|Viral Load and Risk Assessment
Apr 9, 1997
In the 1 1/2 years I have known I am hiv-positive I have been fairly sexually active, including being the penetrator in both vaginal and anal intercourse (with informed and willing partners). I always use a well-lubricated latex condom and, with negative lovers, also pull out before ejaculating to further reduce risk. Since I do not ever produce any pre-cum fluid I have believed this practice to reduce the risk of a very risky practice to acceptable levels (to me). All my lovers have continued to test negative. I have a relatively new hiv-negative male lover who, since the outbreak of aids, has never been the receptor in anal sex. Even under the conditions above he is not comfortable doing so with me. Obviously he is cautious, which is just fine with me. Although I do not believe he thinks sex with me is without any risk, he is obviously, in general, shooting for the safer end of the safer sex continuum. However, we are wondering about viral load and risk levels. Over the last several months while I have been on triple combination therapy I have tested at as low as 120 copies/ml (six weeks after initiating the tri-combination), and otherwise at undetectable levels
| Response from Mr. Sowadsky
Hi. Thank you for your question. The Quantitative PCR test, also known as a viral load test, can find HIV at levels as low as 400 copies/ml of blood. If levels of HIV are lower than this (which is certainly possible), the test may not be able to detect HIV infection. This test only measures the amount of HIV in the blood, not other parts of the body. Therefore, if a person has a viral load "below detectable levels", this does NOT mean they are cured or non-infectious to others. It does mean that the levels in the blood are too low for the test to find it. Because HIV can be found in various tissues of the body (including the lymph glands and the brain), and because HIV can be found in body fluids other than blood (semen, vaginal secretions etc.), having a viral load below detectable levels does not mean that the person is cured or non-infectious. All the medical data currently indicates that a person is still infectious to others, even with a blood viral load that is below detectable levels. Research studies are currently underway to see if a person with a low viral load may be less infectious to others. But at this point in time, we have to assume a person is still highly infectious to others while engaging in high risk activities, regardless of the viral load in the blood. When you mention that you "do not ever produce any pre-cum fluid", this would be very unusual. It is a normal function of the man to produce pre-cum, although the quantities of this can vary from man to man, and the quantities are usually small. When you mentioned that you use the withdrawl method to reduce your partners risk ("pull out before ejaculating to further reduce risk"), keep in mind that, by itself, this is not a foolproof method of infection control (or birth control for that matter). However, if the withdrawl method is used along with a condom (as you have done), then the risks to the partner would be very low.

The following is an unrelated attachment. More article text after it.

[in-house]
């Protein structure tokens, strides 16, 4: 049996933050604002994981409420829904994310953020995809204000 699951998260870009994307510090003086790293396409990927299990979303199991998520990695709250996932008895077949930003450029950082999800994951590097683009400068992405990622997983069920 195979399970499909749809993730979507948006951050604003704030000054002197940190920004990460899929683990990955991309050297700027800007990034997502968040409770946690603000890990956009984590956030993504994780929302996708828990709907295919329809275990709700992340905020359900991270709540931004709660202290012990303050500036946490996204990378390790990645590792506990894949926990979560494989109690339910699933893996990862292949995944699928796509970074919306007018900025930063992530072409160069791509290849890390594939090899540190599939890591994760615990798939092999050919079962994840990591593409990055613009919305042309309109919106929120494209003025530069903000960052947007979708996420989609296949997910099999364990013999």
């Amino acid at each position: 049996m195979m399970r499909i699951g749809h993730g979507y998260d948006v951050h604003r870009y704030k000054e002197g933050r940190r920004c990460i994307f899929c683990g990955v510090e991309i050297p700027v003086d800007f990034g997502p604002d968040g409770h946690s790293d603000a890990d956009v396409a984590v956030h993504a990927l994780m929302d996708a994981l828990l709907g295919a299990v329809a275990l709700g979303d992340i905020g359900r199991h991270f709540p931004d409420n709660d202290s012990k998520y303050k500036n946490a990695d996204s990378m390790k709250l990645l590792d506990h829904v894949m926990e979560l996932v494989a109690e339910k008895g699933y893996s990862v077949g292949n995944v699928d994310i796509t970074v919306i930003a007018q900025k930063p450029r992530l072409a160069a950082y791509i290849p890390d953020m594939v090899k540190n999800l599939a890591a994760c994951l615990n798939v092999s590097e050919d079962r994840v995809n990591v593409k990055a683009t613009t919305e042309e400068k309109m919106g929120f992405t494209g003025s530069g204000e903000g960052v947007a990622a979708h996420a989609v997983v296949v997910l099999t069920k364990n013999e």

So at this point, what I can say is, based on currently available data, you are not putting other people at significant risk, primarily because you have been using condoms with your partners (and your use of the withdrawl method reduced the risk further). Please do not stop using condoms because of your low viral load. You are still considered infectious to others. Also, if you were to start having unprotected sex with another positive person, you risk the problems associated with reinfection. See the question, " possible cross-infection btwn HIV+ couple"for more information about this particular issue. So in summary, continue to practice safer sex as you have, regardless of your viral load. This will protect you from other STD's, and will protect your partners against possible HIV infection. I hope that your viral load continues to remain at low levels.
If you have any further questions, please feel free to call the Centers for Disease Control at 1.800.232.4636 (Nationwide).
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